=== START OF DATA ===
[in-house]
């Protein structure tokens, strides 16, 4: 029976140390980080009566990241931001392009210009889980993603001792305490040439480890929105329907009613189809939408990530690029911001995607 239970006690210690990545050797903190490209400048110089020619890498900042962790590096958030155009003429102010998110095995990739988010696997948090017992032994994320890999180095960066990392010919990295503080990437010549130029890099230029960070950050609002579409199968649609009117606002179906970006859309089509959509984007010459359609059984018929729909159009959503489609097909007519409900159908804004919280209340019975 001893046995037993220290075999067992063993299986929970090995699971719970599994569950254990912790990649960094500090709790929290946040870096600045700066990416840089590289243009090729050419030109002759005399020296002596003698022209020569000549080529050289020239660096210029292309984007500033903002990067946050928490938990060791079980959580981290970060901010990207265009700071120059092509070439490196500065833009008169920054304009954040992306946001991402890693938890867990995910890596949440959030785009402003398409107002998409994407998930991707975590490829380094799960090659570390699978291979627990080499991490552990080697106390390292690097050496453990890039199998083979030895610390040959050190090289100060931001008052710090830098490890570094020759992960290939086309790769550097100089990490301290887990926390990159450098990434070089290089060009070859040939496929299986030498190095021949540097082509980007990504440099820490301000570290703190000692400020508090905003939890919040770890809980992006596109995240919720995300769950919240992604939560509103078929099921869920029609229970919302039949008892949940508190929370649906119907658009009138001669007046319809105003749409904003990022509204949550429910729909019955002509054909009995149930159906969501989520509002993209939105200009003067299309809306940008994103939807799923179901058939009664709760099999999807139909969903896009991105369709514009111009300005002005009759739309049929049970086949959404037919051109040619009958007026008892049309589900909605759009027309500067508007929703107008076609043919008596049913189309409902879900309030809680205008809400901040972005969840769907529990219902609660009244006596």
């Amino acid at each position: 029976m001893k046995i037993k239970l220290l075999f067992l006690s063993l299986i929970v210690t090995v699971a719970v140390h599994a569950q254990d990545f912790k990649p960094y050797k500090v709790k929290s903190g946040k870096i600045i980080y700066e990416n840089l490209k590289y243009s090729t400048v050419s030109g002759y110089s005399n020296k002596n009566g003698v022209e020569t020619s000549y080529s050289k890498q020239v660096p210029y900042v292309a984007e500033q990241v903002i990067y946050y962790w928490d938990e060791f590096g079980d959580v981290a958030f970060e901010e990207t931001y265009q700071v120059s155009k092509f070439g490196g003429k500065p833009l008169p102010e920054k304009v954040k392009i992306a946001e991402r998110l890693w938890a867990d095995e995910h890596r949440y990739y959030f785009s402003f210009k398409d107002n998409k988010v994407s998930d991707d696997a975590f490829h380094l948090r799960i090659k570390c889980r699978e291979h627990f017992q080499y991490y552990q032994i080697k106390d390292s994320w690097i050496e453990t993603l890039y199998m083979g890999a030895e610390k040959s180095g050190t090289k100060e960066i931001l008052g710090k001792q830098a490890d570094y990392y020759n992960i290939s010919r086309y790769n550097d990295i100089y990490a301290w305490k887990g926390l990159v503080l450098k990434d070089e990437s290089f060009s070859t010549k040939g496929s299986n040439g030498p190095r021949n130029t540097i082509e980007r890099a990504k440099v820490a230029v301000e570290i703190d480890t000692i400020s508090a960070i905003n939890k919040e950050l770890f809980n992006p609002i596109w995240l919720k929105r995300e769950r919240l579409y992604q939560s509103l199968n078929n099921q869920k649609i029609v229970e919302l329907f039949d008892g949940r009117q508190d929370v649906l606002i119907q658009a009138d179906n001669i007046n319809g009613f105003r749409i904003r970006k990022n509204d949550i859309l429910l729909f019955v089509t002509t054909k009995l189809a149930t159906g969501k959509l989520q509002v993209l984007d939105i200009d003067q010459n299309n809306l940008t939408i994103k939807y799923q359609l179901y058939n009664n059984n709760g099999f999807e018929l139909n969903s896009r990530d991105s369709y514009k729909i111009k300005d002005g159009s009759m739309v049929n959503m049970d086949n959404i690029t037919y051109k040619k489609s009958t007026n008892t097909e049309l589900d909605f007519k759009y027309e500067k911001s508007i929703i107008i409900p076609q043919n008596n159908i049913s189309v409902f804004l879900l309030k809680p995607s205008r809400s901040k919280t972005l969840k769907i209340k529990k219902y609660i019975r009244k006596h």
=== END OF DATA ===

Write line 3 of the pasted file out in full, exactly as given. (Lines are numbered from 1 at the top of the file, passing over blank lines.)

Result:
């Amino acid at each position: 029976m001893k046995i037993k239970l220290l075999f067992l006690s063993l299986i929970v210690t090995v699971a719970v140390h599994a569950q254990d990545f912790k990649p960094y050797k500090v709790k929290s903190g946040k870096i600045i980080y700066e990416n840089l490209k590289y243009s090729t400048v050419s030109g002759y110089s005399n020296k002596n009566g003698v022209e020569t020619s000549y080529s050289k890498q020239v660096p210029y900042v292309a984007e500033q990241v903002i990067y946050y962790w928490d938990e060791f590096g079980d959580v981290a958030f970060e901010e990207t931001y265009q700071v120059s155009k092509f070439g490196g003429k500065p833009l008169p102010e920054k304009v954040k392009i992306a946001e991402r998110l890693w938890a867990d095995e995910h890596r949440y990739y959030f785009s402003f210009k398409d107002n998409k988010v994407s998930d991707d696997a975590f490829h380094l948090r799960i090659k570390c889980r699978e291979h627990f017992q080499y991490y552990q032994i080697k106390d390292s994320w690097i050496e453990t993603l890039y199998m083979g890999a030895e610390k040959s180095g050190t090289k100060e960066i931001l008052g710090k001792q830098a490890d570094y990392y020759n992960i290939s010919r086309y790769n550097d990295i100089y990490a301290w305490k887990g926390l990159v503080l450098k990434d070089e990437s290089f060009s070859t010549k040939g496929s299986n040439g030498p190095r021949n130029t540097i082509e980007r890099a990504k440099v820490a230029v301000e570290i703190d480890t000692i400020s508090a960070i905003n939890k919040e950050l770890f809980n992006p609002i596109w995240l919720k929105r995300e769950r919240l579409y992604q939560s509103l199968n078929n099921q869920k649609i029609v229970e919302l329907f039949d008892g949940r009117q508190d929370v649906l606002i119907q658009a009138d179906n001669i007046n319809g009613f105003r749409i904003r970006k990022n509204d949550i859309l429910l729909f019955v089509t002509t054909k009995l189809a149930t159906g969501k959509l989520q509002v993209l984007d939105i200009d003067q010459n299309n809306l940008t939408i994103k939807y799923q359609l179901y058939n009664n059984n709760g099999f999807e018929l139909n969903s896009r990530d991105s369709y514009k729909i111009k300005d002005g159009s009759m739309v049929n959503m049970d086949n959404i690029t037919y051109k040619k489609s009958t007026n008892t097909e049309l589900d909605f007519k759009y027309e500067k911001s508007i929703i107008i409900p076609q043919n008596n159908i049913s189309v409902f804004l879900l309030k809680p995607s205008r809400s901040k919280t972005l969840k769907i209340k529990k219902y609660i019975r009244k006596h």